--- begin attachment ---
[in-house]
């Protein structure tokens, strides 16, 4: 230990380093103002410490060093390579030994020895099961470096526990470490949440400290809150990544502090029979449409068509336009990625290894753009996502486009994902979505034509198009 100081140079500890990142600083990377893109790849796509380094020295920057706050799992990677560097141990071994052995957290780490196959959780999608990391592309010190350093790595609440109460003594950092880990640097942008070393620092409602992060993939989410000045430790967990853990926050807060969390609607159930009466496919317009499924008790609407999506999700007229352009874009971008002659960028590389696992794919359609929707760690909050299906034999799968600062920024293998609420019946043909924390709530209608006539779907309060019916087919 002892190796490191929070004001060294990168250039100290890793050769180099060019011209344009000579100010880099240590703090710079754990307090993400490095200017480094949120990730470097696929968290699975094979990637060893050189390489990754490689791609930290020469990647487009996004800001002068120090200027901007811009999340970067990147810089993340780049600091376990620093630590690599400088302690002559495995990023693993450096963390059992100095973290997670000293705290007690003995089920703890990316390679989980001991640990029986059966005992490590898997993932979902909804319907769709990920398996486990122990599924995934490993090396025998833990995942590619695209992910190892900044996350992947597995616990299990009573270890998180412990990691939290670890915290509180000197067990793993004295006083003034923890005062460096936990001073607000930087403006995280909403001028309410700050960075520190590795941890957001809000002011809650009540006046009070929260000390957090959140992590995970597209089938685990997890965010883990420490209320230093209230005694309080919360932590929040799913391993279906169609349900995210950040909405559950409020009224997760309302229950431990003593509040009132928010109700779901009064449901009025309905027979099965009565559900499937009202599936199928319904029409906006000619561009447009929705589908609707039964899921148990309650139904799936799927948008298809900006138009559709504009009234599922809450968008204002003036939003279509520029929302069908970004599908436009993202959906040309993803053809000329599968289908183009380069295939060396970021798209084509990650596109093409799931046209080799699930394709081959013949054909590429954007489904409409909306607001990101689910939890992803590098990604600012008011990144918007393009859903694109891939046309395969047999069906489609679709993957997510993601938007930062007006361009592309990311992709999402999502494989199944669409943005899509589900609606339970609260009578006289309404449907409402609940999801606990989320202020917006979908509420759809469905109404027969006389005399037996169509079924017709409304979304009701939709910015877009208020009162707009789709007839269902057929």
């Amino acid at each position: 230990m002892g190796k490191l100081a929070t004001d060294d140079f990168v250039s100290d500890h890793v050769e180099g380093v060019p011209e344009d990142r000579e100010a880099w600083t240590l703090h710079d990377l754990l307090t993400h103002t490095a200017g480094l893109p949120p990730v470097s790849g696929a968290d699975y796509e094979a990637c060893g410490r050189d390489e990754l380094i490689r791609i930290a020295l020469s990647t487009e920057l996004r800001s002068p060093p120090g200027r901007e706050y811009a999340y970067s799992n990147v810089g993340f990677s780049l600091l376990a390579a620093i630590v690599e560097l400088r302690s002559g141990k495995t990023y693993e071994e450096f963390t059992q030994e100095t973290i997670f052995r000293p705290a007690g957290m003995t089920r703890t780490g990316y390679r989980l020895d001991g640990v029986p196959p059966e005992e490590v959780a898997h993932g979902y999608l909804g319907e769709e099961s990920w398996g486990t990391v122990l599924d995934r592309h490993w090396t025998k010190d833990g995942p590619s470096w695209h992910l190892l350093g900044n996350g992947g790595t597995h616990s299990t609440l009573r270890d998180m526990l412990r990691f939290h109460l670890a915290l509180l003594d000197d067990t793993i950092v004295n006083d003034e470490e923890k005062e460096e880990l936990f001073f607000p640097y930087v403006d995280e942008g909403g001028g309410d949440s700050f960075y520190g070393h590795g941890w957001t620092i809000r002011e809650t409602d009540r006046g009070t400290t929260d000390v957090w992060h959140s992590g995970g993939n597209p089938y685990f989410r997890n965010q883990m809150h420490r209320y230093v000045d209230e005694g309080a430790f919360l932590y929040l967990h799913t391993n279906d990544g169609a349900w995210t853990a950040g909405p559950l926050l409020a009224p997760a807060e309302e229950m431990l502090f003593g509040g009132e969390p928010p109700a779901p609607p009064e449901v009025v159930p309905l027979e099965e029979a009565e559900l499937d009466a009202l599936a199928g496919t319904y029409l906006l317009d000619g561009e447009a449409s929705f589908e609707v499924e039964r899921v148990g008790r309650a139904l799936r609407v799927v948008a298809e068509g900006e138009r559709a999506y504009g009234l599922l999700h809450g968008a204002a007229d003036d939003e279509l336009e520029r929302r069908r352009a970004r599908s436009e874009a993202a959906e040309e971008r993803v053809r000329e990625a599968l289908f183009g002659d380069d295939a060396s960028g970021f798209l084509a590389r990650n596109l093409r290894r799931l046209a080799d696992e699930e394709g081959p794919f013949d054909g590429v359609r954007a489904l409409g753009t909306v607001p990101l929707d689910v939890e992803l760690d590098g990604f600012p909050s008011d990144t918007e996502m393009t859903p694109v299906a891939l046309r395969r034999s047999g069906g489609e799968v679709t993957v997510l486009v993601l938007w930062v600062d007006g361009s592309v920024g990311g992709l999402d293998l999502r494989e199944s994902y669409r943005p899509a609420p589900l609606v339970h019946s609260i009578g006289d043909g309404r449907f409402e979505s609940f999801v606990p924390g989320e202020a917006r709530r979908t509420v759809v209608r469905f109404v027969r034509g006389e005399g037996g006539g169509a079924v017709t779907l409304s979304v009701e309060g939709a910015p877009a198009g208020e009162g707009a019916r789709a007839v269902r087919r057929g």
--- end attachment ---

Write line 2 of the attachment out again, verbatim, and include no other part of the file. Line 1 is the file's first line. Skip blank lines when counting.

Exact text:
């Protein structure tokens, strides 16, 4: 230990380093103002410490060093390579030994020895099961470096526990470490949440400290809150990544502090029979449409068509336009990625290894753009996502486009994902979505034509198009 100081140079500890990142600083990377893109790849796509380094020295920057706050799992990677560097141990071994052995957290780490196959959780999608990391592309010190350093790595609440109460003594950092880990640097942008070393620092409602992060993939989410000045430790967990853990926050807060969390609607159930009466496919317009499924008790609407999506999700007229352009874009971008002659960028590389696992794919359609929707760690909050299906034999799968600062920024293998609420019946043909924390709530209608006539779907309060019916087919 002892190796490191929070004001060294990168250039100290890793050769180099060019011209344009000579100010880099240590703090710079754990307090993400490095200017480094949120990730470097696929968290699975094979990637060893050189390489990754490689791609930290020469990647487009996004800001002068120090200027901007811009999340970067990147810089993340780049600091376990620093630590690599400088302690002559495995990023693993450096963390059992100095973290997670000293705290007690003995089920703890990316390679989980001991640990029986059966005992490590898997993932979902909804319907769709990920398996486990122990599924995934490993090396025998833990995942590619695209992910190892900044996350992947597995616990299990009573270890998180412990990691939290670890915290509180000197067990793993004295006083003034923890005062460096936990001073607000930087403006995280909403001028309410700050960075520190590795941890957001809000002011809650009540006046009070929260000390957090959140992590995970597209089938685990997890965010883990420490209320230093209230005694309080919360932590929040799913391993279906169609349900995210950040909405559950409020009224997760309302229950431990003593509040009132928010109700779901009064449901009025309905027979099965009565559900499937009202599936199928319904029409906006000619561009447009929705589908609707039964899921148990309650139904799936799927948008298809900006138009559709504009009234599922809450968008204002003036939003279509520029929302069908970004599908436009993202959906040309993803053809000329599968289908183009380069295939060396970021798209084509990650596109093409799931046209080799699930394709081959013949054909590429954007489904409409909306607001990101689910939890992803590098990604600012008011990144918007393009859903694109891939046309395969047999069906489609679709993957997510993601938007930062007006361009592309990311992709999402999502494989199944669409943005899509589900609606339970609260009578006289309404449907409402609940999801606990989320202020917006979908509420759809469905109404027969006389005399037996169509079924017709409304979304009701939709910015877009208020009162707009789709007839269902057929």